ELKHART, Ind. (AP) --- Economists are warning that a downturn in shipments of recreational vehicles from the northern Indiana county that calls itself the "RV Capital of the World" suggests an impending recession.
More than 80% of recreational vehicles sold in the U.S. are produced in Indiana, and roughly 65% of those come from Elkhart County, according to data from the RV Industry Association.
Wholesale shipments of RVs are down 20.3% so far this year, the Indianapolis Star reported. Companies such as Elkhart-based Thor Industries Inc. have slashed output and cut back the work week to slow production.
Ball State University economist Michael Hicks said consumers don't buy RVs and other big-ticket items when money is tight, so economists watch for declines in the RV sector and a slowdown in auto sales as signals of a contracting U.S. economy.
Total U.S. auto sales fell 1.8 percent year-over-year in July, according to industry consultants JD Power and LMC Automotive.
Also concerning are disruptions in international trade due to tariffs imposed on key markets such as China, Mexico and Canada.
"There is the wild card of the tariffs and the trade dispute being thrown in the mix, and it's difficult to tease out how much of an impact those are having right now," said Kevin Broom, spokesman for the RV Industry Association.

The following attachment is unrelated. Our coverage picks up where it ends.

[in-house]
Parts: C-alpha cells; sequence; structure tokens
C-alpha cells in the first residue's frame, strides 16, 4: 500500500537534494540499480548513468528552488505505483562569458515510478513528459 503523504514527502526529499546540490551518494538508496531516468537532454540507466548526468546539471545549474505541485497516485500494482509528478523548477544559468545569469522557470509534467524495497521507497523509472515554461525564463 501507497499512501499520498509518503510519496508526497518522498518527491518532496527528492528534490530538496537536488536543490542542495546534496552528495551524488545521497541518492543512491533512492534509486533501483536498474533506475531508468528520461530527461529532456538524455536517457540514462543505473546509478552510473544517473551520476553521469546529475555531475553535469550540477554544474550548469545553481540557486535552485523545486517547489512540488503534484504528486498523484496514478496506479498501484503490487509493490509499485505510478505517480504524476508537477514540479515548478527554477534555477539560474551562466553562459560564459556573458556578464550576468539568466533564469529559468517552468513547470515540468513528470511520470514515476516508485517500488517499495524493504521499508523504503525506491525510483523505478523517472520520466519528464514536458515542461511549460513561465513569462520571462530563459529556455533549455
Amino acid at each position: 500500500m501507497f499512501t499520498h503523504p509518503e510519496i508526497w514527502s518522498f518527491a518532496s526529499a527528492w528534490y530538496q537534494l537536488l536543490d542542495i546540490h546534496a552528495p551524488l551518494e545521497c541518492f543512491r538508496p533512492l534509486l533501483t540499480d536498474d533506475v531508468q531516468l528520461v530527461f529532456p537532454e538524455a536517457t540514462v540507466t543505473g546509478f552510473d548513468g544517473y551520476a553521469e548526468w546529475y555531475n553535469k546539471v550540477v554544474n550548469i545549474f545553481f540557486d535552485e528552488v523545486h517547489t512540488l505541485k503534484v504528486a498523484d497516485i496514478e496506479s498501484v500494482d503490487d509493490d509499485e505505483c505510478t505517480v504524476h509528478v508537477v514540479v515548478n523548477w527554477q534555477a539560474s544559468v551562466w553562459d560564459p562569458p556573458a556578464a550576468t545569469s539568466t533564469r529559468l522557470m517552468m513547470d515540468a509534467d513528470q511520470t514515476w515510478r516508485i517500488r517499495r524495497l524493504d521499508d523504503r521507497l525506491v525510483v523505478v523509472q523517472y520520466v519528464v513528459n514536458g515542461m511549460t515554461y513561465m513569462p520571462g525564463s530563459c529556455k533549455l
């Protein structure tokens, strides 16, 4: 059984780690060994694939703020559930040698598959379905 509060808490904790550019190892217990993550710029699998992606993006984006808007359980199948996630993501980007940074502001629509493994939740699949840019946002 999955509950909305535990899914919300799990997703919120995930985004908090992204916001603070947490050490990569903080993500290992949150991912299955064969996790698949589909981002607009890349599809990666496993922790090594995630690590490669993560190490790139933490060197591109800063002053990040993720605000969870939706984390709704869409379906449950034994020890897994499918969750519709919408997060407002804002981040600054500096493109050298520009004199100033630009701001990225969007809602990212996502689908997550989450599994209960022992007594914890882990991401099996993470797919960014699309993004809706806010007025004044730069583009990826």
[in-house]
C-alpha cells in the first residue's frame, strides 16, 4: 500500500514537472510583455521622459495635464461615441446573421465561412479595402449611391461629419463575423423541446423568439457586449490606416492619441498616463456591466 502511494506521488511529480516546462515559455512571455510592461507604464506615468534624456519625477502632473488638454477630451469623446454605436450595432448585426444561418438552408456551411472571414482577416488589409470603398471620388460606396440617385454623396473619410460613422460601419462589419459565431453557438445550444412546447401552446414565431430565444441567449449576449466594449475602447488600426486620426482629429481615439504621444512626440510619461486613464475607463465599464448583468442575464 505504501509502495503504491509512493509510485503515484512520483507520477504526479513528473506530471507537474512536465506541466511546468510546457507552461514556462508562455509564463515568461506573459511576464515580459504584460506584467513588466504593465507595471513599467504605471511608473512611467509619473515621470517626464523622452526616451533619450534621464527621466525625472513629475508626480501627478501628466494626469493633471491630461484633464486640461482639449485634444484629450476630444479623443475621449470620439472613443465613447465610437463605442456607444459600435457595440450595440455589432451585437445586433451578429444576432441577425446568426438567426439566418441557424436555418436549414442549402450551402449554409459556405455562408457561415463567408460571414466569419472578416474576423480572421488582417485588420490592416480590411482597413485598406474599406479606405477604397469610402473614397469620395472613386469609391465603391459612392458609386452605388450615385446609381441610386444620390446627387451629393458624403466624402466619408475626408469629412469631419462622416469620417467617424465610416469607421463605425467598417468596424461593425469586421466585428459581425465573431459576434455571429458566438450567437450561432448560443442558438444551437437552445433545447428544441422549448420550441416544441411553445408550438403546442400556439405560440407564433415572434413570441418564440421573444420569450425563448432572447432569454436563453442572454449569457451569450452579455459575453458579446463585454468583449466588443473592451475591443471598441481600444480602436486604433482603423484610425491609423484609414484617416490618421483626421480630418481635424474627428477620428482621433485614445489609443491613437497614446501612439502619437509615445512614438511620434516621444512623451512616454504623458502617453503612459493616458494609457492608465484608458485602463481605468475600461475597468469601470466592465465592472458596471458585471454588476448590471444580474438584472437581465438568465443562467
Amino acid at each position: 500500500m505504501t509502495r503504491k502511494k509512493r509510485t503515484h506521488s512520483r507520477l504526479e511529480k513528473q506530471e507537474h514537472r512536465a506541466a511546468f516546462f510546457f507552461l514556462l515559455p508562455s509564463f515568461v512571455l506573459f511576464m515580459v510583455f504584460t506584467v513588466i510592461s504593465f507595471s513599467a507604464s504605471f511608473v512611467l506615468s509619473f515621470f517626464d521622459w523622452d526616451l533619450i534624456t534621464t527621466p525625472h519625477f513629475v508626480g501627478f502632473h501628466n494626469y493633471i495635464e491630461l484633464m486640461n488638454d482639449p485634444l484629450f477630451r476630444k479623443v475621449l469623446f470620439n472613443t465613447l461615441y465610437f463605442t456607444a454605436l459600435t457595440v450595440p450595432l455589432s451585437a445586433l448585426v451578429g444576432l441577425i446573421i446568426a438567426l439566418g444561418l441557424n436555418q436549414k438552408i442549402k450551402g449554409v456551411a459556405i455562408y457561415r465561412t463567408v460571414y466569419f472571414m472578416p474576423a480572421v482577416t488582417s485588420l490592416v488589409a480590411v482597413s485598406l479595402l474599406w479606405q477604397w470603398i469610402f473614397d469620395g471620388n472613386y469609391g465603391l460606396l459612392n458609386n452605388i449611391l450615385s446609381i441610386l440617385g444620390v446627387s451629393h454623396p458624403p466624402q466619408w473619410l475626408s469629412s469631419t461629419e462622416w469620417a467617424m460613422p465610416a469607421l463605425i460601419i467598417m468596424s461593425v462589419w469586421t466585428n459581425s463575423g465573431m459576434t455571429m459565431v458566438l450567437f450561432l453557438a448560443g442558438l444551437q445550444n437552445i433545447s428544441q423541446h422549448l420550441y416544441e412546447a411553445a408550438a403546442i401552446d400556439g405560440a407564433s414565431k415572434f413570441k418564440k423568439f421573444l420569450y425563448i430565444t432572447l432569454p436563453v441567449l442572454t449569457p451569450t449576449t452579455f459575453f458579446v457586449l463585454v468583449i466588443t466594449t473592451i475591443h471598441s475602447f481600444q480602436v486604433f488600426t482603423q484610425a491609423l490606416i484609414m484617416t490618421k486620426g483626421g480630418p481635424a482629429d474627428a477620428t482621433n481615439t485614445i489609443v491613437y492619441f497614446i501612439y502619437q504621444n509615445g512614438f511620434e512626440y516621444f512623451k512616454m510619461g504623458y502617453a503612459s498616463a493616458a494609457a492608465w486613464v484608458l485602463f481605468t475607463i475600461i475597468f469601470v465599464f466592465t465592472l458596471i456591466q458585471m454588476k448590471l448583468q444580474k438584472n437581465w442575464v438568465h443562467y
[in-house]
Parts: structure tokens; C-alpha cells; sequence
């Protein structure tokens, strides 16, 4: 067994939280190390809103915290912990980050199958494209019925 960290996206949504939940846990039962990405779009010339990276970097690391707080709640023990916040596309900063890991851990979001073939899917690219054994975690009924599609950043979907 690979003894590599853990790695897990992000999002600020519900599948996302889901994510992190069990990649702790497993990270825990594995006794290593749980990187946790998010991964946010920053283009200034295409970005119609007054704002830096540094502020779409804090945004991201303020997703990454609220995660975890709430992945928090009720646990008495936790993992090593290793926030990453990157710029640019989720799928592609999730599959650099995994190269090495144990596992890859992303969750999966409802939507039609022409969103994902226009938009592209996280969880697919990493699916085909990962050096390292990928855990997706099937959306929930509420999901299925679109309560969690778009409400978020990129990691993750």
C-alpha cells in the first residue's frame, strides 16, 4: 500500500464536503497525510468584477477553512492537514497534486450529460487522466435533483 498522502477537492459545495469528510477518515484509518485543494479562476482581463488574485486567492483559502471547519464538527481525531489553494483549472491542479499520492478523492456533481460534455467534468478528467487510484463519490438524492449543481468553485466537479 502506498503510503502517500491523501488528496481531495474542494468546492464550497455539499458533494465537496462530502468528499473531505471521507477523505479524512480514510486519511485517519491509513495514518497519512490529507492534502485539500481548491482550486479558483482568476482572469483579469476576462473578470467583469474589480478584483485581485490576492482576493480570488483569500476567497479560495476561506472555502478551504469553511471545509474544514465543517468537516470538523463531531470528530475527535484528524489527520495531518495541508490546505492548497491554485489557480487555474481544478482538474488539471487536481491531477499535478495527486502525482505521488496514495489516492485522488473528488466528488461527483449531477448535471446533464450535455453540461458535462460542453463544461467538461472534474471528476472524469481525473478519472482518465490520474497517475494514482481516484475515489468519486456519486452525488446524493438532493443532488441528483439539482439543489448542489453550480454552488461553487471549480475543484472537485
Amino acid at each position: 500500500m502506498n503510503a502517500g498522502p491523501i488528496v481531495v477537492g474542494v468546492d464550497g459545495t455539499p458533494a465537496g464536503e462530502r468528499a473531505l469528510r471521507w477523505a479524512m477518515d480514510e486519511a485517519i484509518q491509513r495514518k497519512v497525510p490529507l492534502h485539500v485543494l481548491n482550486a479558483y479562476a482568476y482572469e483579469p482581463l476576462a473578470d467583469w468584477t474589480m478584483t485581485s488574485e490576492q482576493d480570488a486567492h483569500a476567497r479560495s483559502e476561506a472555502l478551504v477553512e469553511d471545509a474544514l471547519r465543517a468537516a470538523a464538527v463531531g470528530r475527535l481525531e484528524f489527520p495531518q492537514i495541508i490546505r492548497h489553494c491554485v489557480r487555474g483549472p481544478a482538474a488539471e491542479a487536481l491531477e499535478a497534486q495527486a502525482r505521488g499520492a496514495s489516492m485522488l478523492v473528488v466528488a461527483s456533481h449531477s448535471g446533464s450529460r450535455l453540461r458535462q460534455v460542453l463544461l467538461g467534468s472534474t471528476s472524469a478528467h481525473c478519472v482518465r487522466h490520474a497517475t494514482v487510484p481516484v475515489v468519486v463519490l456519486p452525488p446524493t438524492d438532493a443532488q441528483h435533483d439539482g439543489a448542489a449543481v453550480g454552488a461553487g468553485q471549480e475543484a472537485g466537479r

The association is predicting that shipments for the year will be down about 14% at the end of 2019. RV shipments have dropped in five periods since 1981, but only three of those periods were followed by recessions, Broom said.
In Elkhart County alone, the RV industry employs tens of thousands of workers. The county's unemployment rate climbed to 3% in June, up from 2.8% a year earlier. And while this is below the state and national average, the average number of working hours fell in the county, Hicks said.
But that is a major turnaround from when Elkhart County's jobless rate hit nearly 19 percent in early 2009 when the recession caused RV sales to crash.
Chris Stager, president and CEO of the Economic Development Corporation of Elkhart County, said he has heard anecdotal stories about RV manufacturers implementing longer periods of "relaxed scheduling."
Nonetheless, he prefers optimism.
"(RV shipments) have, in many cases, historically been an indicator of some trends in the national economy," Stager said. "But, I prefer to stay positive about the national situation and how that could play out here."